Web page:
(This post was originally published in March, but was taken down as -- unknown to me at the time -- the results of the Discovery competition were under embargo. Now that the results are public, I'm republishing the post.)
NSERC Discovery results came out yesterday. This is the program that supports almost all of the curiosity-driven, non-industrial, basic science and engineering research in the country. It's generally not a huge amount of money -- enough to pay 1-2 graduate students is typical. But most Canadian professors hold one, and it probably pays the salary of the majority of Canada's science and engineering graduate students.
Just now, a summary of the competition landed in my inbox. By now, the "new regime" of Discovery funding is well known: applications are assigned a quality score, and a pot of money is assigned to each score value, divided among the applications with that value; below some score the amount is zero. Applications are now "memoryless", meaning that the status and funding level of your last application have no bearing on your current application (I would argue this is bad for all kinds of reasons, but that's another discussion. See Ghoussoub's excellent blog for detailed summaries and a discussion of what's going on with NSERC.)
But the following details were interesting:
For the 2011 DG competition, the EGs reviewed 3,482 individual and team applications. The results, by category of applicants, are as follows:
- The percentage of early career researchers receiving a first grant is 54 percent, surpassing NSERC’s target of 50 percent. The average grant is $22,481.
- The success rate for established researchers renewing a grant is 74 percent. The average grant is $35,045.
- The success rate for established researchers who did not hold a grant in 2010 is 33 percent, with an average grant of $28,082.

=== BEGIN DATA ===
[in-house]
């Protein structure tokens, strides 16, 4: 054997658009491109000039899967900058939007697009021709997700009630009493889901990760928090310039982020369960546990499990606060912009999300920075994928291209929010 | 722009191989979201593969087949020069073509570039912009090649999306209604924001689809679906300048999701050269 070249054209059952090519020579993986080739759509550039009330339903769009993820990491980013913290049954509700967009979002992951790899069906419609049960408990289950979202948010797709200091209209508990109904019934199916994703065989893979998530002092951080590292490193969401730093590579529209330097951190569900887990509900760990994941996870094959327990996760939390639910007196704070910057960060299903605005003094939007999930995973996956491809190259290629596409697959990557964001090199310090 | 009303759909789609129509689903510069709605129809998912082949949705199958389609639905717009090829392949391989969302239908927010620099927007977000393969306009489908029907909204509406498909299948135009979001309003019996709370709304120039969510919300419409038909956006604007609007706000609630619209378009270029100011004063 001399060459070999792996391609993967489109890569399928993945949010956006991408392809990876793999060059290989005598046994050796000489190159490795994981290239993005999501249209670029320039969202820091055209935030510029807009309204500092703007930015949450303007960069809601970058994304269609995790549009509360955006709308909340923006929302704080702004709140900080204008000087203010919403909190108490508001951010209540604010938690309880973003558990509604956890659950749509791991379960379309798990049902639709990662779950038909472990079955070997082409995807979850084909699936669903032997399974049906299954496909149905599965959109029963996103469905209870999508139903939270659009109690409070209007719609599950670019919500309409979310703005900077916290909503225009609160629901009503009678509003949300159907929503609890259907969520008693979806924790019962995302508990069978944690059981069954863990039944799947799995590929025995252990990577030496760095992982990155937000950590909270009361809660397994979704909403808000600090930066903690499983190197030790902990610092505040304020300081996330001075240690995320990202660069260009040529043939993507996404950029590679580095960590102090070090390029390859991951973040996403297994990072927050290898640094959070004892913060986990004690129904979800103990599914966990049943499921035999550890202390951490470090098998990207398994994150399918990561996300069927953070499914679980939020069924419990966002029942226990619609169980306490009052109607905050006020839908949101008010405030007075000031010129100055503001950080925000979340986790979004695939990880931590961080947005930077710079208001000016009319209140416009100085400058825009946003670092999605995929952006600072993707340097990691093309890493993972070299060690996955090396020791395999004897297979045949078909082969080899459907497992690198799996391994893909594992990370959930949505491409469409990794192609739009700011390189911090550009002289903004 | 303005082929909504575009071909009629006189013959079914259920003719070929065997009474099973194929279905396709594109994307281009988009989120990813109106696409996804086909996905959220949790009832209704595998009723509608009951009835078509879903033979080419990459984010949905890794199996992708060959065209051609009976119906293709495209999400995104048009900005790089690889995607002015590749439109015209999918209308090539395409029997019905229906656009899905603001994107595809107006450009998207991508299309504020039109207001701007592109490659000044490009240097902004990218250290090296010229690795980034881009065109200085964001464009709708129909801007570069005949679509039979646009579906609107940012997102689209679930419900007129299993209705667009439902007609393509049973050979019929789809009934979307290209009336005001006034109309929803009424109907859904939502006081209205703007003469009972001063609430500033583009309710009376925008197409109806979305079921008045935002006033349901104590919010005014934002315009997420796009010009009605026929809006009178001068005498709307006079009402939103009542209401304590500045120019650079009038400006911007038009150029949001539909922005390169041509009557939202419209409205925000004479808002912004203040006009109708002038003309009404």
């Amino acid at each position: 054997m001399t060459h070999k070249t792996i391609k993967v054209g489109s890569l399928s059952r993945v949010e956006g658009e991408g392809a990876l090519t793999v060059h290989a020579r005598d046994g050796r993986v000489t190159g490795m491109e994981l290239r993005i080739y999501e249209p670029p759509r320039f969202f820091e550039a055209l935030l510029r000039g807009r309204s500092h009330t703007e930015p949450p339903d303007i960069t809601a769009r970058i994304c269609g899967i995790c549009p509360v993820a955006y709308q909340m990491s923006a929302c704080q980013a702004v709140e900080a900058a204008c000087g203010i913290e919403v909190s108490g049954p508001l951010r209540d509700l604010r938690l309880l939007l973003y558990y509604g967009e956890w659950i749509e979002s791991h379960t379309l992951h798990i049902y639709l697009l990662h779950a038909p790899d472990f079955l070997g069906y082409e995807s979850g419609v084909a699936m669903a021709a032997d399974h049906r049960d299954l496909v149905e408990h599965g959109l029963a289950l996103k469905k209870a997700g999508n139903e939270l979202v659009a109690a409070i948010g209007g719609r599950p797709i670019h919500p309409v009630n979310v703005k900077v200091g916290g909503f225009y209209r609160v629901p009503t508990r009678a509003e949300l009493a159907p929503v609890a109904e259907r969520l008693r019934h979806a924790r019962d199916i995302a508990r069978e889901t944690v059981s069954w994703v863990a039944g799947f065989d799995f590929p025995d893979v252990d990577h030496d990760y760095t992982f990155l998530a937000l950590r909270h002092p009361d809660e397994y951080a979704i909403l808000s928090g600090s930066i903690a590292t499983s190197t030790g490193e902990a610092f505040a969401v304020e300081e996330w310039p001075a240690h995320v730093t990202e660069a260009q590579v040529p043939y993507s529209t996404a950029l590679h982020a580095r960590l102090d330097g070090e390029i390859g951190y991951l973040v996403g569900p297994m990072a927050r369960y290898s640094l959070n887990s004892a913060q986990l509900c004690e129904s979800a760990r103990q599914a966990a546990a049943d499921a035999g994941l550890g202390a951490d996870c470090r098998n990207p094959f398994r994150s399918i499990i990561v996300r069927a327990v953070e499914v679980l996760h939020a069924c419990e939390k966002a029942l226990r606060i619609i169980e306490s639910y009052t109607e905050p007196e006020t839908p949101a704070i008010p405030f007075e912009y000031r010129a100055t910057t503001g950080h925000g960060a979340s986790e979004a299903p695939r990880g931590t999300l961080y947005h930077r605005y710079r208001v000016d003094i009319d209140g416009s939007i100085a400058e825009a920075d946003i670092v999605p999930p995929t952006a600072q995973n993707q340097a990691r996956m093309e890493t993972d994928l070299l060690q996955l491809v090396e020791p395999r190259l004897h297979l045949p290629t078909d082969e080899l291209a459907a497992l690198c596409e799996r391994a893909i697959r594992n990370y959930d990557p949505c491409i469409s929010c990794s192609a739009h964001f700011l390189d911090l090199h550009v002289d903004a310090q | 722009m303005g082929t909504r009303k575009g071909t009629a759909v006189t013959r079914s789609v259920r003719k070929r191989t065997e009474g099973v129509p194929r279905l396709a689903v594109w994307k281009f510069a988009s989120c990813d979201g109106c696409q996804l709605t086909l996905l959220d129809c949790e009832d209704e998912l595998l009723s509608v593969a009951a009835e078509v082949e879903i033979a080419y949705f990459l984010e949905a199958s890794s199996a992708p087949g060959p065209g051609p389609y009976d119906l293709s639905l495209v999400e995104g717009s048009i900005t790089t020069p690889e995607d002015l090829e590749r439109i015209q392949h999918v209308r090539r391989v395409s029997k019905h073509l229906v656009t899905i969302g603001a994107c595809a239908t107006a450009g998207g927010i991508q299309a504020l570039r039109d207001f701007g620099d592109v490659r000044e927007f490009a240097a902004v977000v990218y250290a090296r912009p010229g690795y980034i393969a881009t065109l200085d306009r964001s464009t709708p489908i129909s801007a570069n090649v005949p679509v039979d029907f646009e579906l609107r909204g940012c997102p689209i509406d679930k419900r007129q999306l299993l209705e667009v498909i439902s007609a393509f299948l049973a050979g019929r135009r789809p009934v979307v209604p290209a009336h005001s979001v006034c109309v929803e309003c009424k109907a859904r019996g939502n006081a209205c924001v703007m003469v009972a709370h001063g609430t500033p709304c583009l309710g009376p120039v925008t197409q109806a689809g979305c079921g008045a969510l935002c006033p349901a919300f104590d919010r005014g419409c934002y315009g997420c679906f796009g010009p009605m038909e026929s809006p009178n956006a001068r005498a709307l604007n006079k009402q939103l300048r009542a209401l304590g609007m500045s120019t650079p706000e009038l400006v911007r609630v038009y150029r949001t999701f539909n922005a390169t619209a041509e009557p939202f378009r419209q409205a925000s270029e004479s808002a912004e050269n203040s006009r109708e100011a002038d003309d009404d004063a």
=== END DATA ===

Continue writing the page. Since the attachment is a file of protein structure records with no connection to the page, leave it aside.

I had an application in this round -- I won't say what I got, but I will note that I did get a grant (huge relief!).
Target or no, 54% for first-time applicants is remarkably small. Discovery is one of the few programs that is realistic for an early-career researcher; most of the others require industrial collaborators, which are hard for new professors to cultivate. Further, first-time applicants are facing a ticking tenure clock, and need to get graduate students in the door as quickly as possible -- and they need money to do that.
These numbers also indicate that the amount of the average first-time grant is remarkably high; generally more than one would need to employ a single student. To me, it would make more sense to spread the money around more evenly, to give early-stage researchers a chance to make their careers.
Also remarkably low is the renewal rate. Of the 26% who didn't get a renewal (comprising, I would estimate, hundreds of researchers), I would bet there are plenty who now have no way to fund their graduate students.